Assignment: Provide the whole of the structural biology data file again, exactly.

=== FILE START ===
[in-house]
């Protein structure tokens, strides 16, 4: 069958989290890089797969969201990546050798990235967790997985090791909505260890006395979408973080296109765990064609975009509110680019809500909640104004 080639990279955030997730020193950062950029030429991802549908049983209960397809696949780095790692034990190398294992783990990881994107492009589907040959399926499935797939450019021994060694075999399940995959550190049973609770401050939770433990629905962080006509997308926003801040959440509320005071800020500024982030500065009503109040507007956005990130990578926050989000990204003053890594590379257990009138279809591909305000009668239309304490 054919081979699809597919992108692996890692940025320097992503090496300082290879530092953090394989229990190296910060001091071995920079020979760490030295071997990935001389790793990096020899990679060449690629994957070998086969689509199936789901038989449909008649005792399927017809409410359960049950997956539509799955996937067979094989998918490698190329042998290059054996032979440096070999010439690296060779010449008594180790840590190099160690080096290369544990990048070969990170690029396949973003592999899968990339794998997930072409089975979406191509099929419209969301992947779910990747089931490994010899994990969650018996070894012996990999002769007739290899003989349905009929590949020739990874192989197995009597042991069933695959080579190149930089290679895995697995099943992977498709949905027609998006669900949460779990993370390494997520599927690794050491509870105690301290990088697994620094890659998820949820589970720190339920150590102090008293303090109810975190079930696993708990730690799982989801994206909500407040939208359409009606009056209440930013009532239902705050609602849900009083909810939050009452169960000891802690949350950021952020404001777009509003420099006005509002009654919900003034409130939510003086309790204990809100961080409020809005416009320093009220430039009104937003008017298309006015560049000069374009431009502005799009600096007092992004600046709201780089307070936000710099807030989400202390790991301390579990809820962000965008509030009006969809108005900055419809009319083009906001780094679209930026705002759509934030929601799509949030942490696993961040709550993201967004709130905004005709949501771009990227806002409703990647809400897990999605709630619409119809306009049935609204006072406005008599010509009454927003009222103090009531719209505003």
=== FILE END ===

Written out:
[in-house]
């Protein structure tokens, strides 16, 4: 069958989290890089797969969201990546050798990235967790997985090791909505260890006395979408973080296109765990064609975009509110680019809500909640104004 080639990279955030997730020193950062950029030429991802549908049983209960397809696949780095790692034990190398294992783990990881994107492009589907040959399926499935797939450019021994060694075999399940995959550190049973609770401050939770433990629905962080006509997308926003801040959440509320005071800020500024982030500065009503109040507007956005990130990578926050989000990204003053890594590379257990009138279809591909305000009668239309304490 054919081979699809597919992108692996890692940025320097992503090496300082290879530092953090394989229990190296910060001091071995920079020979760490030295071997990935001389790793990096020899990679060449690629994957070998086969689509199936789901038989449909008649005792399927017809409410359960049950997956539509799955996937067979094989998918490698190329042998290059054996032979440096070999010439690296060779010449008594180790840590190099160690080096290369544990990048070969990170690029396949973003592999899968990339794998997930072409089975979406191509099929419209969301992947779910990747089931490994010899994990969650018996070894012996990999002769007739290899003989349905009929590949020739990874192989197995009597042991069933695959080579190149930089290679895995697995099943992977498709949905027609998006669900949460779990993370390494997520599927690794050491509870105690301290990088697994620094890659998820949820589970720190339920150590102090008293303090109810975190079930696993708990730690799982989801994206909500407040939208359409009606009056209440930013009532239902705050609602849900009083909810939050009452169960000891802690949350950021952020404001777009509003420099006005509002009654919900003034409130939510003086309790204990809100961080409020809005416009320093009220430039009104937003008017298309006015560049000069374009431009502005799009600096007092992004600046709201780089307070936000710099807030989400202390790991301390579990809820962000965008509030009006969809108005900055419809009319083009906001780094679209930026705002759509934030929601799509949030942490696993961040709550993201967004709130905004005709949501771009990227806002409703990647809400897990999605709630619409119809306009049935609204006072406005008599010509009454927003009222103090009531719209505003």